Gustav Forsling

Forsling impressed during the second half of last season with the Panthers. Offensively Forsling drove play with his speed and vision and defensively he used great anticipation and stick checking to make up for his lack of size. He went above and beyond being an injury replacement for Aaron Ekblad on that top pairing. Nothing during his season with the Panthers would suggest any precipitous drop off in play. However, Forsling did not show he could be an NHL caliber defenseman before this season. During his first four seasons in the NHL with Chicago and Carolina, he spent more than half of his time in the AHL. He had shown flashes of offensive excellence during those seasons but could not be counted on defensively. Was this sudden improvement in play a result of a change of scenery and being put in the right position, or just plain luck? Nobody can know for sure, but for only eight million dollars over three years the gamble is certainly worth it for the Panthers.

Best case: strong top 4 defensemen

Worst case: 7th defensemen, gone in 2 years

Anthony Duclair

Duclair has always had strong underlying numbers, but has had issues with upper management at several of his previous stops. In hindsight, it seems those issues were largely the fault of the coaches and management, and less so on Duclair. Regardless, he seems to have found a home in South Florida. Even with his impressive play last season, his shooting percentage was only 9.6%, down from 12.4% career average. With shooting percentage being a good indicator of player luck, it could mean Duclair is in for some positive regression this upcoming season. Even if that regression never comes and Duclair maintains the level of play he had last season, this contract is an absolute win for the Panthers.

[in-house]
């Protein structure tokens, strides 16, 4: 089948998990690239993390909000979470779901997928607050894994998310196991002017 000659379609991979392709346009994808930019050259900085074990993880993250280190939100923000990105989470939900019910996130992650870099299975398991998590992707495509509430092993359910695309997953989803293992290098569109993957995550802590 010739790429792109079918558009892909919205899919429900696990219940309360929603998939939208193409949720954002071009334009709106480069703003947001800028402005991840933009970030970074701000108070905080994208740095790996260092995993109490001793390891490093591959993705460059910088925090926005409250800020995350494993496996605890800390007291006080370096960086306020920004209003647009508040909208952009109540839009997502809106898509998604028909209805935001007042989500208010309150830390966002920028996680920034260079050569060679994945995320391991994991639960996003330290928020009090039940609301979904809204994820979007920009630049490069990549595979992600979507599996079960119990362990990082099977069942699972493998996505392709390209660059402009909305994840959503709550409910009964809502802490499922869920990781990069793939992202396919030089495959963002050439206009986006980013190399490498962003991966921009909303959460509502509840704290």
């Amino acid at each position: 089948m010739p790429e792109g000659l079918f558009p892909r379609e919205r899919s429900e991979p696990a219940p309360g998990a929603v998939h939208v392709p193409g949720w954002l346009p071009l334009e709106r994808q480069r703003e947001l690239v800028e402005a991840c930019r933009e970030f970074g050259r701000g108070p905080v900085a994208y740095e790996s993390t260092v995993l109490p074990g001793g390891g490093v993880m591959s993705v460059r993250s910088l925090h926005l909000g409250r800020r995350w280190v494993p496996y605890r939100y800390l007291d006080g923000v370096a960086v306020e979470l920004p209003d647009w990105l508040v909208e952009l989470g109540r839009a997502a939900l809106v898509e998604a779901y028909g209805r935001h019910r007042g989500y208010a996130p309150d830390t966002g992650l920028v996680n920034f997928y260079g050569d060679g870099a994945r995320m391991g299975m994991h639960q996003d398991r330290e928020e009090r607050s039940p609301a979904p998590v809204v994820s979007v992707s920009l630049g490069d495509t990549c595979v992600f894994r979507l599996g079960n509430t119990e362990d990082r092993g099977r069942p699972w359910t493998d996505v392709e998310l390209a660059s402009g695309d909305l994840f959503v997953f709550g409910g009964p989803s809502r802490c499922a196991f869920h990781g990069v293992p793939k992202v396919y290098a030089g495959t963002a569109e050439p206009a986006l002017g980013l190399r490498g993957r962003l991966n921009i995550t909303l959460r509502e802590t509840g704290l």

Best case: Reliable top 6 forward

Worst case: high ceiling top 9 forward

Sam Bennett

Bennett burst onto the scene with superstar level production during his short 10 game stint with the Panthers last season, registering 6 goals and 9 assists during those games. Those numbers are obviously unsustainable, especially his 15.4 shooting percentage. The former fourth overall pick in the 2014 draft left Calgary as somewhat of a disappointment. He never cracked 40 points in a season (his career high is 36 during his rookie season) and played much of his time as a bottom 6 forward. To his credit, Bennett has talked openly about how a change of scenery was necessary for him. His instant chemistry with winger Johnathan Huberdeau helped Bennett embark on the greatest stretch of his career. With that in mind, it is possible this handful of games with the Panthers could be just the start of what is to come for the 25 year old. The Panthers took a pretty big risk with this contract. His AAV of 4.425 million means he will be expected to produce like a top 6 forward regularly. It could certainly happen, but the sample size of him being an average player is much, much larger than his hot streak with the Panthers.

Best case: second line center

Worst case: bottom 6 forward, bought out in two years

Carter Verhaeghe

Ah, Carter Vergaeghe. Talented, Beautiful, Carter Verhaeghe. The steal of last year’s free agency period exceeded all expectations last season, and is only getting better. Verhaeghe may have the most complete game on the team of any forward not named Aleksander Barkov of Johnathan Huberdeau. The undrafted phenom only had one season of NHL experience under his belt, where he impressed in a limited role with the Tampa Bay Lightning. In a larger role with the Panthers last season, he impressed again. Of course, the shooting percentage may come back to earth a bit, but I would bet against it having a major impact on his production. Strong Defense, wicked shot, and blistering speed, the man can do it all. You take his 4.167 AAV any day and pray you can meet his new number in four years time.

Best Case: Top line winger

Worst Case: really good second line winger

Brandon Montour